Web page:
C-reactive protein is related to memory and medial temporal brain volume in older adults

Department of Neurology, University of California, San Francisco, Memory and Aging Center, San Francisco, CA, USA.
Brain Behavior and Immunity (Impact Factor: 5.89). 08/2011; 26(1):103-8. DOI: 10.1016/j.bbi.2011.07.240
Source: PubMed


Recent research suggests a central role for inflammatory mechanisms in cognitive decline that may occur prior to evidence of neurodegeneration. Limited information exists, however, regarding the relationship between low-grade inflammation and cognitive function in healthy older adults. This study examined the relation between inflammation, verbal memory consolidation, and medial temporal lobe volumes in a cohort of older community-dwelling subjects. Subjects included 141 functionally intact, community-dwelling older adults with detectable (n=76) and undetectable (n=65) levels of C-reactive protein. A verbal episodic memory measure was administered to all subjects, and measures of delayed recall and recognition memory were assessed. A semiautomated parcellation program was used to analyze structural MRI scans. On the episodic memory task, analysis of covariance revealed a significant CRP group by memory recall interaction, such that participants with detectable levels of CRP evidenced worse performance after a delay compared to those with undetectable levels of CRP. Individuals with detectable CRP also demonstrated lower performance on a measure of recognition memory. Imaging data demonstrated smaller left medial temporal lobe volumes in the detectable CRP group as compared with the undetectable CRP group. These findings underscore a potential role for inflammation in cognitive aging as a modifiable risk factor.

Download full-text


Available from: Joshua William Miller, Oct 06, 2015
32 Reads
  • [Show abstract] [Hide abstract]
    ABSTRACT: As high-sensitivity C-reactive protein (hsCRP) seems to be associated with an increased risk of cognitive decline, this nested case-control study examined the relation of hsCRP and mild cognitive impairment (MCI) at different time points. 148 MCI cases (106 amnestic, 42 non-amnestic (aMCI/naMCI)) and 148 matched controls were identified from a prospective population based cohort study of 4,359 participants (aged 50-80). HsCRP levels were measured 5 years before (baseline) and at the time of neuropsychological testing (follow-up). Odds ratios (OR) for hsCRP quartiles serum levels were calculated for the two time points using logistic regression analyses and were adjusted for cardiovascular covariates. In the fully adjusted model, baseline hsCRP levels were significantly associated with both MCI and aMCI (OR = 2.29, 95% confidence interval (CI), 1.01-5.15, first versus fourth quartile, respective OR = 2.73, 95% CI, 1.09-6.84). At follow-up, the fourth hsCRP quartile was associated with MCI (OR = 3.60, 95% CI, 1.55-8.33), aMCI (OR = 3.73, 95% CI, 1.52-9.17) and naMCI (OR = 3.66, 95% CI, 1.00-13.77). Elevated hsCRP levels, even detected five years before diagnosis, are associated with an at least twofold increased probability of MCI. These findings suggest that inflammation plays an important role in the development and presence of cognitive impairment.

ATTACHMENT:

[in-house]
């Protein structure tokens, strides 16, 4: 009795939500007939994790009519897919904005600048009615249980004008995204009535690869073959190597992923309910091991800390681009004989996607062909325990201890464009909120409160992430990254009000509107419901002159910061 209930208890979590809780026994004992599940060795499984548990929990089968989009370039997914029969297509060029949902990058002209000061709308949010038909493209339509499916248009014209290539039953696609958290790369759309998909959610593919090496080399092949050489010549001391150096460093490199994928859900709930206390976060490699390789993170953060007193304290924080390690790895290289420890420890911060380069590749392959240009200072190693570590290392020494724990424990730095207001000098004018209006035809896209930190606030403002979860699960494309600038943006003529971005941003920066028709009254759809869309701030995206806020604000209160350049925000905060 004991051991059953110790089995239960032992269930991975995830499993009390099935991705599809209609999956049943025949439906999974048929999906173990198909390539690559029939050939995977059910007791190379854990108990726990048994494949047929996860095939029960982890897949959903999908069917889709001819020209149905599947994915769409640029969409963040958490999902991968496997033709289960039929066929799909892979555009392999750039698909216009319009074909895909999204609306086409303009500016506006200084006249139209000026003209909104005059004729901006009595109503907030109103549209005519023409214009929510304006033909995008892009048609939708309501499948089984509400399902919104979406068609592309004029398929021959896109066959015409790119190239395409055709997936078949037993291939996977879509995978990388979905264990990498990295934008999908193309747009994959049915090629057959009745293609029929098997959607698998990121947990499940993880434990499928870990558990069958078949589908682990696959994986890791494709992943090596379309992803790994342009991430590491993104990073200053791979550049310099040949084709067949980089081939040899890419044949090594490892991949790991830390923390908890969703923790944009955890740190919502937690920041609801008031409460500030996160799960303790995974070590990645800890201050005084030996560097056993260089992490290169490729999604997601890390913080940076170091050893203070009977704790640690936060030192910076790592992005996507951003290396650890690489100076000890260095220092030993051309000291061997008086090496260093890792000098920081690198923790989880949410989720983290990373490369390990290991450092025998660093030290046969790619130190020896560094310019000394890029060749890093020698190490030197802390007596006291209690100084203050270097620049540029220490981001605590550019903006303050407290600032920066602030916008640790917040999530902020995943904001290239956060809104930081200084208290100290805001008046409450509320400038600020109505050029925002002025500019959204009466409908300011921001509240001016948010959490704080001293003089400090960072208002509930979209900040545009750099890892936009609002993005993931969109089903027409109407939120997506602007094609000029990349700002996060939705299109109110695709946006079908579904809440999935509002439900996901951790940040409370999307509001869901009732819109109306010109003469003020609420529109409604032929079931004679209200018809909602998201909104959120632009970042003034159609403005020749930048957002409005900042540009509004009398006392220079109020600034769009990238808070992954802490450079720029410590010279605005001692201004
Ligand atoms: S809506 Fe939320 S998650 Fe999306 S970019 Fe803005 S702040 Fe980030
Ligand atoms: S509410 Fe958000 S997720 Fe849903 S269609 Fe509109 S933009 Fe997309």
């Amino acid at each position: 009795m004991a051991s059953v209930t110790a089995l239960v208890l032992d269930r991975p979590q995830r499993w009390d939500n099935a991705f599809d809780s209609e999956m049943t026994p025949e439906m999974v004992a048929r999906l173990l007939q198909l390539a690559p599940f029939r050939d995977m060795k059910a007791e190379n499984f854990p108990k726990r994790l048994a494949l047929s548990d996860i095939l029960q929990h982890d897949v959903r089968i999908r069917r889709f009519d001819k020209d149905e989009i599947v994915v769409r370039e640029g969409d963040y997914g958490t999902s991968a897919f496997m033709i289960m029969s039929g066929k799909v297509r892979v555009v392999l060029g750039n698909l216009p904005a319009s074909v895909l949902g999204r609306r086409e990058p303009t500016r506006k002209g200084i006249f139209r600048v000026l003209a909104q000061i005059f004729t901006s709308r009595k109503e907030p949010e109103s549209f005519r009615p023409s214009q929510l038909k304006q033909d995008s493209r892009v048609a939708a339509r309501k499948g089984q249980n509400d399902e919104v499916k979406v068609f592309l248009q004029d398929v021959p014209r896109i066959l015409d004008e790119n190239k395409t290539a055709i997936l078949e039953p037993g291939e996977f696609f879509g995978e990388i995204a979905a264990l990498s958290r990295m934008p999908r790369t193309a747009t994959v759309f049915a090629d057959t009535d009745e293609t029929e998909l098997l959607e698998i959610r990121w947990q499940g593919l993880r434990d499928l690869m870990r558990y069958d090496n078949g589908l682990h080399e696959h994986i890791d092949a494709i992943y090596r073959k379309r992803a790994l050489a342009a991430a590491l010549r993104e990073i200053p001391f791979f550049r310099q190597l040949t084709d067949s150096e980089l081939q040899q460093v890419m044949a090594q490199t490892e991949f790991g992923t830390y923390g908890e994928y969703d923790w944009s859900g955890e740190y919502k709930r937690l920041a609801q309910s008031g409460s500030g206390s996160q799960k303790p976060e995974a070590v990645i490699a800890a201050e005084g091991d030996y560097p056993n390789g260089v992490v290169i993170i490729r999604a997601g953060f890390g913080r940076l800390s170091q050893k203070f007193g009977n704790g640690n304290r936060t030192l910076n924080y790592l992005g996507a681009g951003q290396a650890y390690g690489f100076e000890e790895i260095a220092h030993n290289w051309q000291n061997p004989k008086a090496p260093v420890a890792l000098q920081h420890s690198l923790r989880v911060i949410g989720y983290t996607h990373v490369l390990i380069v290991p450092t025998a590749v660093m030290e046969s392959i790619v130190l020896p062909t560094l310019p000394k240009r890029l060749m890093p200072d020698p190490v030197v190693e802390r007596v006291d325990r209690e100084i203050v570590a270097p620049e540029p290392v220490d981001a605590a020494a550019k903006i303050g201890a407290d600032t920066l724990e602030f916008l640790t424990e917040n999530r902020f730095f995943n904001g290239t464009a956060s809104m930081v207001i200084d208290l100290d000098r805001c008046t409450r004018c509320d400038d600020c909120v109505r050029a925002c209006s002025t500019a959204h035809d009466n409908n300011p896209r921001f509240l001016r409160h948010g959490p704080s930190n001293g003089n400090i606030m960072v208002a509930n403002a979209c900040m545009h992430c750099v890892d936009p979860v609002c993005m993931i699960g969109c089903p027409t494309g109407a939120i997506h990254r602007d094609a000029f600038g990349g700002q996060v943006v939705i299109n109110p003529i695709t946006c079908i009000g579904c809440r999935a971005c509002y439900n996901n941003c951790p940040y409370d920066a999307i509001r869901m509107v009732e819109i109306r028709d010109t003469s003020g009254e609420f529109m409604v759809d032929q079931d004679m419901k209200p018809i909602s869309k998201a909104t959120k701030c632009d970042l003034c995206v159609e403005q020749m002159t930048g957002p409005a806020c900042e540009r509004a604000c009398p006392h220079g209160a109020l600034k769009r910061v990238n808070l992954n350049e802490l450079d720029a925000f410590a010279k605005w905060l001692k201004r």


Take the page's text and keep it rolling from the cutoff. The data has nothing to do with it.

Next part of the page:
Journal of Alzheimer's disease: JAD 01/2012; 28(3):503-14. DOI:10.3233/JAD-2011-111352 · 4.15 Impact Factor
  • [Show abstract] [Hide abstract]
    ABSTRACT: A proposed immune mechanism that potentially modifies or exacerbates neurodegenerative disease presentation in older adults has received considerable attention in the past decade, with recent studies demonstrating a strong link between pro-inflammatory markers and neurodegeneration. The overarching aim of the following review is to synthesize recent research that supports a possible relationship between inflammation and clinical features of neurodegenerative diseases, including risk of development, cognitive and clinical correlates, and progression of the specified diseases. Specific emphasis is placed on providing a temporal context for the association between inflammation and neurodegeneration.
    Neurocase 04/2012; 19(2). DOI:10.1080/13554794.2011.654227 · 1.12 Impact Factor
  • Source
    [Show abstract] [Hide abstract]
    ABSTRACT: Alzheimer's disease (AD) afflicts more than 5.4 million Americans and ranks as the most common type of dementia (Thies and Bleiler, 2011), yet effective pharmacological treatments have not been identified. Substantial evidence indicates that physical activity enhances learning and memory for people of all ages, including individuals that suffer from cognitive impairment. The mechanisms that underlie these benefits have been explored using animal models, including transgenic models of AD. Accumulating research shows that physical activity reinstates hippocampal function by enhancing the expression of brain-derived neurotrophic factor (BDNF) and other growth factors that promote neurogenesis, angiogenesis, and synaptic plasticity. In addition, several studies have found that physical activity counteracts age- and AD-associated declines in mitochondrial and immune system function. A growing body of evidence also suggests that exercise interventions hold the potential to reduce the pathological features associated with AD. Taken together, animal and human studies indicate that exercise provides a powerful stimulus that can countervail the molecular changes that underlie the progressive loss of hippocampal function in advanced age and AD.
    Neurobiology of Disease 06/2012; 57. DOI:10.1016/j.nbd.2012.06.011 · 5.08 Impact Factor
Show more